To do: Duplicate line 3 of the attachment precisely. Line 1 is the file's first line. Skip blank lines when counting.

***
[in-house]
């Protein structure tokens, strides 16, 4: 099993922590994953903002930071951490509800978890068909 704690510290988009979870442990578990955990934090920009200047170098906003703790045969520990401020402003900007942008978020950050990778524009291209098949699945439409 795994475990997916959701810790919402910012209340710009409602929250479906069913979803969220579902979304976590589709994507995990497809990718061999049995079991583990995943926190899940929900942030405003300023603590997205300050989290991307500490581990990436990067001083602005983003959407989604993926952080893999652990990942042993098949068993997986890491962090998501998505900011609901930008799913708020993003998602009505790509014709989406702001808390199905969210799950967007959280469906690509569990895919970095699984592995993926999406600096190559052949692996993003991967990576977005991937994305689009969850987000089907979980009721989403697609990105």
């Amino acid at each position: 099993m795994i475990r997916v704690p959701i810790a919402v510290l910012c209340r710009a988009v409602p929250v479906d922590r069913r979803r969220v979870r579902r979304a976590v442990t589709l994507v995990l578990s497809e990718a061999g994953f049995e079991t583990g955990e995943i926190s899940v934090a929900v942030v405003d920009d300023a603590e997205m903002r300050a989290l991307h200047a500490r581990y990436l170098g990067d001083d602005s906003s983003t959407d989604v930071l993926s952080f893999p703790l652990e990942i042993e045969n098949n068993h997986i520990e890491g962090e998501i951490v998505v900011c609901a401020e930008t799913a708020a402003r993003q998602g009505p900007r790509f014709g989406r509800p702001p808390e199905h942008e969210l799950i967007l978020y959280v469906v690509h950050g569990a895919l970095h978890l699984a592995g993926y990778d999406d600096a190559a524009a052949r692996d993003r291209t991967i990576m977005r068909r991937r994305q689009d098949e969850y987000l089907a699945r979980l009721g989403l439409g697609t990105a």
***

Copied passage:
């Amino acid at each position: 099993m795994i475990r997916v704690p959701i810790a919402v510290l910012c209340r710009a988009v409602p929250v479906d922590r069913r979803r969220v979870r579902r979304a976590v442990t589709l994507v995990l578990s497809e990718a061999g994953f049995e079991t583990g955990e995943i926190s899940v934090a929900v942030v405003d920009d300023a603590e997205m903002r300050a989290l991307h200047a500490r581990y990436l170098g990067d001083d602005s906003s983003t959407d989604v930071l993926s952080f893999p703790l652990e990942i042993e045969n098949n068993h997986i520990e890491g962090e998501i951490v998505v900011c609901a401020e930008t799913a708020a402003r993003q998602g009505p900007r790509f014709g989406r509800p702001p808390e199905h942008e969210l799950i967007l978020y959280v469906v690509h950050g569990a895919l970095h978890l699984a592995g993926y990778d999406d600096a190559a524009a052949r692996d993003r291209t991967i990576m977005r068909r991937r994305q689009d098949e969850y987000l089907a699945r979980l009721g989403l439409g697609t990105a």